By Andrew Wroblewski
With mosquito season looming, state, Suffolk and Huntington town officials have asked Congress to pass an emergency funding package that will provide New York with the adequate resources it needs to combat the Zika virus. The virus, which is spread by mosquitoes, has been confirmed in 114 across the state, the highest total in any state in the country.
Rep. Steve Israel (D-Huntington) and Suffolk Executive Steve Bellone joined Suffolk County health experts and local elected officials on Monday to ask for the funding.
According to Israel’s office, last week the House of Representatives passed a bill allocating only $622 million in funding to last through September – a third of the $1.9 billion that what was requested by President Barrack Obama and administration health experts. The Senate passed $1.1 billion in Zika funding, which is $800 million below the President Obama’s request of $1.9 billion. Lawmakers in both the House and Senate will now go to conference to negotiate a final funding level before sending the bill to the President.
“The Zika virus is not an issue that we can afford to play politics with,” Israel said. “This Republican-led Congress needs to do its job and take swift action to pass funding at levels that will ensure New York has the resources it needs to fight Zika head on. It’s not a matter of if the virus reaches New York – it’s already here. And we need a robust response to protect New York families.”
According to the Centers for Disease Control and Prevention there are 1,376 confirmed cases of the Zika virus in the United States and its territories, including 279 cases in pregnant women.
According to the CDC, Zika virus infections can cause a serious birth defect called microcephaly, which causes a baby’s head to be smaller than expected. Common symptoms of Zika include fever, rash, joint pain, and conjunctivitis, or red eyes. The illness is usually mild, with symptoms lasting for several days to a week after being bitten by an infected mosquito.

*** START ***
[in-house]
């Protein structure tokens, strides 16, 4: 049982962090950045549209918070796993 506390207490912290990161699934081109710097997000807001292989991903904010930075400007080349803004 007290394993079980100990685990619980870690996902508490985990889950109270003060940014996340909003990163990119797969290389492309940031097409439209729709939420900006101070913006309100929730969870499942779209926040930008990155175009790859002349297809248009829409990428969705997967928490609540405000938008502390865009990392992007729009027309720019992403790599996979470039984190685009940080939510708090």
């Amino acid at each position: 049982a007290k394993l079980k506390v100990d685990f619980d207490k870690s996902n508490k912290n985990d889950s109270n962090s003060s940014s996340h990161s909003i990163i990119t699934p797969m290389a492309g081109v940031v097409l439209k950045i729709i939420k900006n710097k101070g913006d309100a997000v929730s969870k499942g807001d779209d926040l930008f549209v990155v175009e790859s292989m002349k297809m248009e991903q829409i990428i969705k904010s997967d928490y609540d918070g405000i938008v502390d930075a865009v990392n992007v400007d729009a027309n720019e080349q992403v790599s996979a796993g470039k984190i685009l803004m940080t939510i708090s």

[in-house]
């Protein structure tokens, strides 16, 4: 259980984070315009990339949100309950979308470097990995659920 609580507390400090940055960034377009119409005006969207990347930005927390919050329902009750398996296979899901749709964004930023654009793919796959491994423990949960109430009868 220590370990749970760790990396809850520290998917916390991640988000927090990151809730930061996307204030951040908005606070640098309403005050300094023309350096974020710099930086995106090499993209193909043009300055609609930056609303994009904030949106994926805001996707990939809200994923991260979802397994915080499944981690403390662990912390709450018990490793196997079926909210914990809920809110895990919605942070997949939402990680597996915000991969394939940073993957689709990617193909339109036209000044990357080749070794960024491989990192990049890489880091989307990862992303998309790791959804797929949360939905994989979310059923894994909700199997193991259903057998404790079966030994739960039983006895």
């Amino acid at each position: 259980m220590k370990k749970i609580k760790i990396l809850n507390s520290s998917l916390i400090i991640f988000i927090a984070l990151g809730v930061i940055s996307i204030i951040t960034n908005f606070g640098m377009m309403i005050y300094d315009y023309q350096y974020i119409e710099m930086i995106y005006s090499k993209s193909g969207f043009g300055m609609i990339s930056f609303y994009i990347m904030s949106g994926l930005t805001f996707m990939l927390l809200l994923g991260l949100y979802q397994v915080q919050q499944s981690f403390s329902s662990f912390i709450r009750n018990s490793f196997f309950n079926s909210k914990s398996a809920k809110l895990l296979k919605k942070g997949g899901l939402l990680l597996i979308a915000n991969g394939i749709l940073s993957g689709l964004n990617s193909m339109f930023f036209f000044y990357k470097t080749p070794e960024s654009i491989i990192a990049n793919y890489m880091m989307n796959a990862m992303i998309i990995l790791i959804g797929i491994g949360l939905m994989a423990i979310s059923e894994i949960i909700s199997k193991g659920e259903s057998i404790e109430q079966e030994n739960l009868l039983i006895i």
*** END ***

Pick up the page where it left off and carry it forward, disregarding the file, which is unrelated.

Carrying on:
New York City has reported 86 cases of the Zika virus, including 14 women who were pregnant at the time of diagnosis. Ahead of mosquito season, the CDC announced last month that the two mosquito species capable of carrying the Zika virus are now in 30 states and have been found in cities as far north as San Francisco, Kansas City and New York City.
Bellone reinforced Israel’s call for funding, adding that recent outbreaks in South America, Central American and the Caribbean could lead to an increase in the number of Zika cases among travelers who visit those areas and return to U.S. soil.
“We need adequate funding to ensure we have all the tools in our arsenal to combat the spread of the Zika virus,” Bellone said.
Huntington Supervisor Frank Petrone also reinforced Israel. He said, “Treating reported Zika virus cases, working on a possible vaccine and educating the public about its symptoms and precautionary measures are not political issues and they are not regional issues.”